Industry heavyweights discussed ways in which the UK can deliver digital skills to fulfill the country’s economic...
potential at the 8th National Digital Conference, ND13: Going Digital this week.
Over 250 senior government, business and non-governmental organisation (NGO) leaders attended the two-day event.
The first day of the conference focused on digital skills and the creation of strategies to ensure no-one is excluded from taking part in the digital economy, regardless of location or social class.
Recent figures revealed that 16 million people in the UK are lacking basic digital skills and 90% of all jobs will require ICT skills by 2015.
Present at the conference was UK digital champion Martha Lane Fox (pictured), who explained the biggest challenge behind getting more people online: “The cultural challenge is the biggest challenge. Inspiring that culture to change, to think that technology is something good not something scary and new,” said Martha Lane Fox.
Referring to Go On UK’s founding partners BBC, TalkTalk, Age UK, Lloyds Banking Group and Post Office, she noted that each of the companies will message the use of technology differently, therefore reaching a larger audience.
“Telecoms adverts, for example, are very difficult to understand and I’ve worked in technology all my life. You need to message the benefits of technology not the cost, access, speed, etc,” she said.
More on IT skills
Lane Fox continued: “It’s important to think of the possibility of what could be achieved when all are at 100% connectivity. So, anyone can start a business, comment on a new article, sign a petition and so on.
“If I were prime minister for the day, I would make sure everyone – regardless of where they live or money they have – had access to technology.”
Hugh Milward, director of corporate affairs at Microsoft, agreed by saying: “Unless all users have access we will have a large disconnect of people that can’t take part in this revolution.”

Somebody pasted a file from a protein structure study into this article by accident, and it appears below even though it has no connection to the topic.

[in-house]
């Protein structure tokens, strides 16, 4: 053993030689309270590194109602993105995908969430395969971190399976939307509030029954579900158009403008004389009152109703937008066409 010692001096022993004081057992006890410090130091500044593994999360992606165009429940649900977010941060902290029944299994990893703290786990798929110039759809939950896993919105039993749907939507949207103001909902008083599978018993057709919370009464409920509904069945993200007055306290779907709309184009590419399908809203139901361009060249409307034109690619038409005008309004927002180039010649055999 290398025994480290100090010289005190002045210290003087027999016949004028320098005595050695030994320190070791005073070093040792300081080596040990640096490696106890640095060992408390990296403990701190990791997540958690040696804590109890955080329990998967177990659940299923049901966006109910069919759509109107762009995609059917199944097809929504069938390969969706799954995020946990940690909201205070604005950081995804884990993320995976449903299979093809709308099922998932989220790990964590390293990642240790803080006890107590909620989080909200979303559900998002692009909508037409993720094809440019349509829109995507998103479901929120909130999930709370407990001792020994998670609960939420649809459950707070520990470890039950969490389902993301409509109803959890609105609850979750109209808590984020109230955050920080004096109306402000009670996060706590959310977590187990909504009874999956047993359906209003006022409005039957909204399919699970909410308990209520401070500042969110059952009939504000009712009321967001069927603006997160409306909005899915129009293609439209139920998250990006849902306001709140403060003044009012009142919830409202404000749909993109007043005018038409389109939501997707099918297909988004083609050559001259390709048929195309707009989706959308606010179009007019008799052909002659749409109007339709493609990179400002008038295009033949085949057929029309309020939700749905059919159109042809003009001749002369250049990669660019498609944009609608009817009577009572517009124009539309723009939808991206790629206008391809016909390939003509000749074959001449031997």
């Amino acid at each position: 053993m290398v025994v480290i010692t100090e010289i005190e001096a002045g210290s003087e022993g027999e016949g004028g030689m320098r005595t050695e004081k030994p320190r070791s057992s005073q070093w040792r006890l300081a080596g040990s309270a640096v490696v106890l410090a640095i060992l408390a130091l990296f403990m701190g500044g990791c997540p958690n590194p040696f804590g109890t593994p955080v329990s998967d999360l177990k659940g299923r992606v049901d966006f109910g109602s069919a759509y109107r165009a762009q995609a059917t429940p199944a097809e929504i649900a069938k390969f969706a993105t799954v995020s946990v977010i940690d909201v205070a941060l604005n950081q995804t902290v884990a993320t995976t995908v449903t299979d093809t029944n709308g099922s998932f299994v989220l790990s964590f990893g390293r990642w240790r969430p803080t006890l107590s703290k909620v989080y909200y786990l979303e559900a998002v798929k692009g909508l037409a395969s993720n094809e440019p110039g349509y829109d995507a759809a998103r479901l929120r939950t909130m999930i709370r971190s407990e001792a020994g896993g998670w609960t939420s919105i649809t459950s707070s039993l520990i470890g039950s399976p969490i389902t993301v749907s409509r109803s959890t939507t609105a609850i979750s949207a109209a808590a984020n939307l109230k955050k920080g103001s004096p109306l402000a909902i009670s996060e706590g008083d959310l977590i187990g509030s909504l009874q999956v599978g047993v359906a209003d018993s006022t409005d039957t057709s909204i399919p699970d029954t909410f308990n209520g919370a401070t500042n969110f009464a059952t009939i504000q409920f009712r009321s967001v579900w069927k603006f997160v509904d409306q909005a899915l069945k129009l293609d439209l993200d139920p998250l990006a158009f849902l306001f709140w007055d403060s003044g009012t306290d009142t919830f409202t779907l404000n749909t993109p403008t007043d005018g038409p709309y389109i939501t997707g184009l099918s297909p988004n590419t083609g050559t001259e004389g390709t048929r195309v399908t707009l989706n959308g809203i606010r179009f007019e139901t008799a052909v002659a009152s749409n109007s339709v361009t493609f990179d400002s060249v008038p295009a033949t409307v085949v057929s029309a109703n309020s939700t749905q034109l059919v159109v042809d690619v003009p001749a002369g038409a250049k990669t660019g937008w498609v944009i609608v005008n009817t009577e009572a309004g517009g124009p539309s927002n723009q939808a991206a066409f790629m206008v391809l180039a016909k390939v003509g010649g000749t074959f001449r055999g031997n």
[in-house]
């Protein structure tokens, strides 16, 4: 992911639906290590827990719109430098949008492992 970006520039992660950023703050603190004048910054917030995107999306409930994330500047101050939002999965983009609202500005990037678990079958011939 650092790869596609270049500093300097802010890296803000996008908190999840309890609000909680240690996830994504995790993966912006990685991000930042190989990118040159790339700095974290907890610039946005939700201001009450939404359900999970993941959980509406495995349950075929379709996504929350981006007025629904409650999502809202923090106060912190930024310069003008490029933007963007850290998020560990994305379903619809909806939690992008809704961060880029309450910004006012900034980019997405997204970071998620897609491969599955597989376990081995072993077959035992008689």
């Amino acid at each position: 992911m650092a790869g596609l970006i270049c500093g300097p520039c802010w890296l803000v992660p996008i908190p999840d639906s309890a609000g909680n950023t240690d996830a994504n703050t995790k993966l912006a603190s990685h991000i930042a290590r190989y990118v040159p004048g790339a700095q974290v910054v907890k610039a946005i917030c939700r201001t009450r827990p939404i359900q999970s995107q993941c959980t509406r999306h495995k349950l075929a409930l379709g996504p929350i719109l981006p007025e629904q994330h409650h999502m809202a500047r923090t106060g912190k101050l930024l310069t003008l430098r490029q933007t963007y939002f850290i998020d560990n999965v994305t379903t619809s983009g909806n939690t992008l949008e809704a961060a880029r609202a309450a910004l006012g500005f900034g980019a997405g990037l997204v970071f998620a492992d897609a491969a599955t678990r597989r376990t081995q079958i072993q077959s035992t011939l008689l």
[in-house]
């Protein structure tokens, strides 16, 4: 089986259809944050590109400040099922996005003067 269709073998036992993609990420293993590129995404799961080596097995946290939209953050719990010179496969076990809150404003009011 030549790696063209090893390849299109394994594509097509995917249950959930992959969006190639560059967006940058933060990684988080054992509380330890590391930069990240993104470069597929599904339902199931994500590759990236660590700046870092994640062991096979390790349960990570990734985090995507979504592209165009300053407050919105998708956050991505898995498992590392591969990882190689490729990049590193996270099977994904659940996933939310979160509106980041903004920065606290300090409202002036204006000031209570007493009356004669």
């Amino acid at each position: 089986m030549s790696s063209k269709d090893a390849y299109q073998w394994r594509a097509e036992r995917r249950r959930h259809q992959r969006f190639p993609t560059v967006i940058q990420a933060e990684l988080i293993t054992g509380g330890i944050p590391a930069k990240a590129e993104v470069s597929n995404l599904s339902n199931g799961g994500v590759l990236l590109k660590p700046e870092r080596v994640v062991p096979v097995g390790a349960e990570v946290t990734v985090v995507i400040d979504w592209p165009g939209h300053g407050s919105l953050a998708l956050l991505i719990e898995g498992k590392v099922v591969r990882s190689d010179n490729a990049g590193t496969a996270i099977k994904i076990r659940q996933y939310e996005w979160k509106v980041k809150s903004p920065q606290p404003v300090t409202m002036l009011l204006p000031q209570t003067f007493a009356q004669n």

Laura Robertson-Collins, from Liverpool City Council, promoted the Go On Liverpool project, which was completed in the city two years ago.
She explained how, in June 2011, some 104,000 adults (29%) in Liverpool had never been online, compared with 17% nationally. Over 18 months 1,500 digital champions were recruited to deliver training and, in turn, 43,000 people started using the internet.
The campaign was backed by all 90 local councillors and 80 local partners showed their support by promoting the Go On UK message to their local community.
Jeh Kazimi, founder and chief executive of Breezie, believes the issue of getting people online lies in simplifying technology: “The digital divide is not necessarily an issue of cost, or whether someone likes technology or not, but of the speed of which technology evolves. This is faster than the speed that people can learn.
“Software engineers and developers need to simplify technology more, so apps for example can be used by anyone.”
Get connected with the Post Office
Mark Davies, communications director was present from the Post Office to announce that, in partnership with Go On UK, the organisation is offering a free service where counter staff print out the nearest internet access points to customers’ homes.
Available at 11,800 Post Office branches, the Get Connected database holds the details of over 5,000 online centres, including libraries and business centres, which are available for either online training or internet access.
ND13: Going Digital was hosted in association with Go On UK, Lasa, and Rewired State.